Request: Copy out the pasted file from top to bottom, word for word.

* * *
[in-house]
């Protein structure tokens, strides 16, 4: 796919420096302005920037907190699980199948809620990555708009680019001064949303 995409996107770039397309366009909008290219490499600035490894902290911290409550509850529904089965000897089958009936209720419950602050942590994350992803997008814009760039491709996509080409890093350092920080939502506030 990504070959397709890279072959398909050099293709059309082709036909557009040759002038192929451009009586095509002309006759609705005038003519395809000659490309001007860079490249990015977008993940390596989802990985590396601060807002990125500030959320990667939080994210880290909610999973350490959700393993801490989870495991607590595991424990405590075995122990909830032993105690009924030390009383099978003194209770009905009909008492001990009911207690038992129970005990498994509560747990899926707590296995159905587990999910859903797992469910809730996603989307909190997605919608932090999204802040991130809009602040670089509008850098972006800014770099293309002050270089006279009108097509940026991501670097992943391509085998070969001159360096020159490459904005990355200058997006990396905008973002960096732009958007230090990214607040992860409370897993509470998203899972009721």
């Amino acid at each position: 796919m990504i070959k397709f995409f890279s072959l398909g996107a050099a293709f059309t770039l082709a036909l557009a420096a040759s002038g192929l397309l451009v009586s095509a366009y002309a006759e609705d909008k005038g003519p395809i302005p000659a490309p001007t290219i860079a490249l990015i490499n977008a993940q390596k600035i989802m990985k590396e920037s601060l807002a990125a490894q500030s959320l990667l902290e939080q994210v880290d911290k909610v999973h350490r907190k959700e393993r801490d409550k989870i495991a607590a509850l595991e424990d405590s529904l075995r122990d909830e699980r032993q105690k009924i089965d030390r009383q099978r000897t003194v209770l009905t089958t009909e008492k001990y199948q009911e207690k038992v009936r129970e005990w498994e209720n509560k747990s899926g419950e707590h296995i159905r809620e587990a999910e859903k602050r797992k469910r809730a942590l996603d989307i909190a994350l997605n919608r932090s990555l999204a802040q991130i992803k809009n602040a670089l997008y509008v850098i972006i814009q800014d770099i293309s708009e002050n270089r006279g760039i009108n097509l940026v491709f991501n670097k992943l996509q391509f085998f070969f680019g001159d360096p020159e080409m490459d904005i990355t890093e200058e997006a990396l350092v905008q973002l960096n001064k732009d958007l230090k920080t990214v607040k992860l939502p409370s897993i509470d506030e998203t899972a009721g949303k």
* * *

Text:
[in-house]
């Protein structure tokens, strides 16, 4: 796919420096302005920037907190699980199948809620990555708009680019001064949303 995409996107770039397309366009909008290219490499600035490894902290911290409550509850529904089965000897089958009936209720419950602050942590994350992803997008814009760039491709996509080409890093350092920080939502506030 990504070959397709890279072959398909050099293709059309082709036909557009040759002038192929451009009586095509002309006759609705005038003519395809000659490309001007860079490249990015977008993940390596989802990985590396601060807002990125500030959320990667939080994210880290909610999973350490959700393993801490989870495991607590595991424990405590075995122990909830032993105690009924030390009383099978003194209770009905009909008492001990009911207690038992129970005990498994509560747990899926707590296995159905587990999910859903797992469910809730996603989307909190997605919608932090999204802040991130809009602040670089509008850098972006800014770099293309002050270089006279009108097509940026991501670097992943391509085998070969001159360096020159490459904005990355200058997006990396905008973002960096732009958007230090990214607040992860409370897993509470998203899972009721």
């Amino acid at each position: 796919m990504i070959k397709f995409f890279s072959l398909g996107a050099a293709f059309t770039l082709a036909l557009a420096a040759s002038g192929l397309l451009v009586s095509a366009y002309a006759e609705d909008k005038g003519p395809i302005p000659a490309p001007t290219i860079a490249l990015i490499n977008a993940q390596k600035i989802m990985k590396e920037s601060l807002a990125a490894q500030s959320l990667l902290e939080q994210v880290d911290k909610v999973h350490r907190k959700e393993r801490d409550k989870i495991a607590a509850l595991e424990d405590s529904l075995r122990d909830e699980r032993q105690k009924i089965d030390r009383q099978r000897t003194v209770l009905t089958t009909e008492k001990y199948q009911e207690k038992v009936r129970e005990w498994e209720n509560k747990s899926g419950e707590h296995i159905r809620e587990a999910e859903k602050r797992k469910r809730a942590l996603d989307i909190a994350l997605n919608r932090s990555l999204a802040q991130i992803k809009n602040a670089l997008y509008v850098i972006i814009q800014d770099i293309s708009e002050n270089r006279g760039i009108n097509l940026v491709f991501n670097k992943l996509q391509f085998f070969f680019g001159d360096p020159e080409m490459d904005i990355t890093e200058e997006a990396l350092v905008q973002l960096n001064k732009d958007l230090k920080t990214v607040k992860l939502p409370s897993i509470d506030e998203t899972a009721g949303k």